Can strings be compared fuzzily?

Mike Wang

It’s Thanksgiving week and you’re putting the finishing touches on your new e-commerce site, just in time for Black Friday. You’ve just gotten the product search functionality working, so you kick back in your chair and relax a little, dreaming of turkey and mashed potatoes.

When suddenly, you remember that turkey makes people sleepy! How’re your customers supposed to search for products on your site if they’re half-awake, groggily misspelling and mis-remembering the names of the things they want?

Fuzzy-compare to the rescue!

String compare functions (SCFs) are the core of any search function, allowing you to find matches to an arbitrary query. SCFs take two strings as arguments:

  • a needle, and
  • a haystack

A normal SCF will return true if and only if the needle is exactly identical to the haystack. This type of SCF is very unforgiving; a single spelling error in the needle will render your code blind to the user’s intended quarries.

In contrast, a fuzzy SCF will return true even if the needle and haystack are not exactly identical; they will return true as long as the two strings are more similar than a certain similarity threshold. This type of SCF will forgive spelling mistakes and typos, allowing even the most drowsy of users to find what they seek. Unfortunately, they also inherently heavier than a normal SCF, and if you are not careful, will slow your site’s search down to a unbearable crawl.

There are many ways to define how “similar” two strings are to each other. Most methods try to calculate the edit distance between them, but these usually carry heavy computation costs and sometimes involve advanced information theory. You need something fast and light. A particular programmer called Vyacheslav Egorov once encountered the same exact problem, and the following algorithm is derived from his genius solution:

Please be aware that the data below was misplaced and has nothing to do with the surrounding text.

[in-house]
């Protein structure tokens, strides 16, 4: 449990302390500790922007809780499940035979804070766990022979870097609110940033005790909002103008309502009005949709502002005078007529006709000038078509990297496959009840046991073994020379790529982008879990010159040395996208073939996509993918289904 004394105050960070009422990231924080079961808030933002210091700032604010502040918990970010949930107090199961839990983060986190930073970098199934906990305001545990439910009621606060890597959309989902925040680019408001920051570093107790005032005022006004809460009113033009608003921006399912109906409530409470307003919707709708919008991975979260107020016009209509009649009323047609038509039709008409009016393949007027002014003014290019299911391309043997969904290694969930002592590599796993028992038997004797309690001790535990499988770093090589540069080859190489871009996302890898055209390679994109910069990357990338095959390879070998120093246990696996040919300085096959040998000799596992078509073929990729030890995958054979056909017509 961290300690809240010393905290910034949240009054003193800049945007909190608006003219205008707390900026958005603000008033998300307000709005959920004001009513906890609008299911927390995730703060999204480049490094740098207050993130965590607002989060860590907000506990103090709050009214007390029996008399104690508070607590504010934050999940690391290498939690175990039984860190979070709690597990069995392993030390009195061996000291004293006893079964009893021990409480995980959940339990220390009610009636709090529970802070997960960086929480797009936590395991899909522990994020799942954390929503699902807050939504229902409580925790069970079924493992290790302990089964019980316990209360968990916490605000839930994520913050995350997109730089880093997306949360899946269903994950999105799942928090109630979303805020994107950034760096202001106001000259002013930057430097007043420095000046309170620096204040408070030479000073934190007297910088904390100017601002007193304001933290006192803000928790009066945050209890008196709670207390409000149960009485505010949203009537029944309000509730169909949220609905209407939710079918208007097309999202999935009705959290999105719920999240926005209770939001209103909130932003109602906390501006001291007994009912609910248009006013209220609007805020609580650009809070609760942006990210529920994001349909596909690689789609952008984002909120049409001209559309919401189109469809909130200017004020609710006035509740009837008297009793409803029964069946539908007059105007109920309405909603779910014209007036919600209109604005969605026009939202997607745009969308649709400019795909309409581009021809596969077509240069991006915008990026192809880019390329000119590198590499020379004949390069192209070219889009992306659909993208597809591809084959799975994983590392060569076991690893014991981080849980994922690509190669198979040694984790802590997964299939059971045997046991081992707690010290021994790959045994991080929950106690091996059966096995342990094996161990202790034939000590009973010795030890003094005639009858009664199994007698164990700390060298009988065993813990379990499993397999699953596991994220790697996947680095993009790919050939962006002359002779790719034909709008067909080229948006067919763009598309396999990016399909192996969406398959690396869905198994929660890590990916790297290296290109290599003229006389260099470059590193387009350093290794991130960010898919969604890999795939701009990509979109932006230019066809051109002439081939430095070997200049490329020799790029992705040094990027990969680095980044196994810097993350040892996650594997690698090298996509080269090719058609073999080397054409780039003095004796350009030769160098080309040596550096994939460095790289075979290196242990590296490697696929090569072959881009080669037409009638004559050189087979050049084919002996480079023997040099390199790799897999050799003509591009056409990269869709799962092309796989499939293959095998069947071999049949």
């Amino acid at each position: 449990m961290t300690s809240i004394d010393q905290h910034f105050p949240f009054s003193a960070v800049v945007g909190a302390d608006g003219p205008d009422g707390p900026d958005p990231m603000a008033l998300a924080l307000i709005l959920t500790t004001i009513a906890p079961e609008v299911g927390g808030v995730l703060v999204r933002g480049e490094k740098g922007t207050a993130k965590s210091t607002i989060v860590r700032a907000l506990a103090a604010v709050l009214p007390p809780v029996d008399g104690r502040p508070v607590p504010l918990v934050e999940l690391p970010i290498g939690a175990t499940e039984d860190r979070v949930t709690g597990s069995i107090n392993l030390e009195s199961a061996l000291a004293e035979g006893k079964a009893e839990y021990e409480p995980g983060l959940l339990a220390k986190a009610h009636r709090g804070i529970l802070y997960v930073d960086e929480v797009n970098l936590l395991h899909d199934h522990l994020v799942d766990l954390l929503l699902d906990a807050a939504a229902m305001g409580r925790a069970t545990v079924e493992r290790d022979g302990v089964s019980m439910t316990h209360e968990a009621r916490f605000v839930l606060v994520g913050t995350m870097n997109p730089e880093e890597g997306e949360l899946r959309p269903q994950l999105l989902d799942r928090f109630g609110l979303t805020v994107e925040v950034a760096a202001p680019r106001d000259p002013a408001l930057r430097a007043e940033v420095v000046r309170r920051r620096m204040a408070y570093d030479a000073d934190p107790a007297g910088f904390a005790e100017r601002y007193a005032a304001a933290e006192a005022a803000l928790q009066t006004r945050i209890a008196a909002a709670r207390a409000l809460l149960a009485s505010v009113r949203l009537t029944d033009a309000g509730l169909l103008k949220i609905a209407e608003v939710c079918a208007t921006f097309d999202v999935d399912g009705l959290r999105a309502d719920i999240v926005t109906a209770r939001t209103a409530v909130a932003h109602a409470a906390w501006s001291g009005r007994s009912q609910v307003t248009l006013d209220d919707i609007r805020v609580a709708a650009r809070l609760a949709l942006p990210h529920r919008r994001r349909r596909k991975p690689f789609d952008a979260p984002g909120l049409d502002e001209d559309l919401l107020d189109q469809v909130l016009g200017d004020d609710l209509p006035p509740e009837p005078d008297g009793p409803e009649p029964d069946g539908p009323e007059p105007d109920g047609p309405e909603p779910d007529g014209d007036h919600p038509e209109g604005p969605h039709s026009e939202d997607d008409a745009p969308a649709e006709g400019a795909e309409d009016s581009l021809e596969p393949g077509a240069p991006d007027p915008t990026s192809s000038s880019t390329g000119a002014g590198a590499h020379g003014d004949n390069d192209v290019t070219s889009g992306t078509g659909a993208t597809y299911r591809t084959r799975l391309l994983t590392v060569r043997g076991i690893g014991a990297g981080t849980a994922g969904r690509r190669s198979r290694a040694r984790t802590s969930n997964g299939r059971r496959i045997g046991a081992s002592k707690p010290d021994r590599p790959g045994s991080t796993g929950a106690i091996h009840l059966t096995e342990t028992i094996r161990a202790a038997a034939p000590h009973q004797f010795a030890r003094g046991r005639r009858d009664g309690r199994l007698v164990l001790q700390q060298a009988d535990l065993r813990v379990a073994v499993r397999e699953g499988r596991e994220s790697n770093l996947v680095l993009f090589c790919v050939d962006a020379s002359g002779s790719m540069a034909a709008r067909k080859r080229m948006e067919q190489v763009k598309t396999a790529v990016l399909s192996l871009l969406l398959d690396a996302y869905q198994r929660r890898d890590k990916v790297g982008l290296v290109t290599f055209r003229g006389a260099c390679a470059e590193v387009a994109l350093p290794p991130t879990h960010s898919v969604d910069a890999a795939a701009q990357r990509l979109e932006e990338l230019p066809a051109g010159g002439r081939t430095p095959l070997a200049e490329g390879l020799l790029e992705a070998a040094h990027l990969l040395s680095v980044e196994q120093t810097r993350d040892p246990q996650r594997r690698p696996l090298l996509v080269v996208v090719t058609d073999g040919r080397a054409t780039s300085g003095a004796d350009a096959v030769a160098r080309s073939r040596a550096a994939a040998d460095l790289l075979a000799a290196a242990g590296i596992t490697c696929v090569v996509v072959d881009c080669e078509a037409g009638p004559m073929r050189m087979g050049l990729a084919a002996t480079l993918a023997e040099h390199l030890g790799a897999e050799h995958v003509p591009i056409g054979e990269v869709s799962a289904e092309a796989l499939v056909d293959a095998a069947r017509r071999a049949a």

// Mike Wang | 2017 | MIT license
function strcmpFuzzy(needle, haystack, threshold) {
  var h_len = haystack.length;
  var n_len = needle.length;
  if (n_len > h_len) {
    return false;
  else if (n_len === h_len) {
    return (needle === haystack);
  else {
    var h = 0;
    outer: for (var n = 0; n < n_len; n++) { // loop through each char in needle
      var n_ch = needle.charCodeAt(n);
      var j = 1;
      while (h < h_len) { // loop through each char in haystack, picking up where last outer loop left off
        if (haystack.charCodeAt(h) === n_ch) {
          continue outer; // break inner loop and start new outer loop
        if (j > threshold) {
          return false; // only occurs if threshold or more haystack characters were skipped at once
        j++; // increments occur only if chars do not match
      return false; // only occurs once inner loop has reached end of haystack
    return true; // only occurs if each needle char found a haystack match

This function will return true if and only if:

  • each character in the needle also exists in the haystack, AND
  • the characters in the needle exist in the same order in the haystack, AND
  • no more than threshold characters are skipped in the haystack at once

So, for example:

strcmpFuzzy('hard drives', 'hard drives', 3); // true
strcmpFuzzy('had drives' , 'hard drives', 3); // true
strcmpFuzzy('had dives'  , 'hard drives', 3); // true
strcmpFuzzy('had dies'   , 'hard drives', 3); // true
strcmpFuzzy('had des'    , 'hard drives', 3); // false
strcmpFuzzy('had des'    , 'hard drives', 4); // true
strcmpFuzzy('lard hives' , 'hard drives', 3); // false
strcmpFuzzy('dard hrives', 'hard drives', 3); // false

There! With a fuzzy SCF added to your site’s product search, you finally can rest easy that your customers will be able to find the products they desire, even after a third helping of turkey. At least, until they break out the wine…


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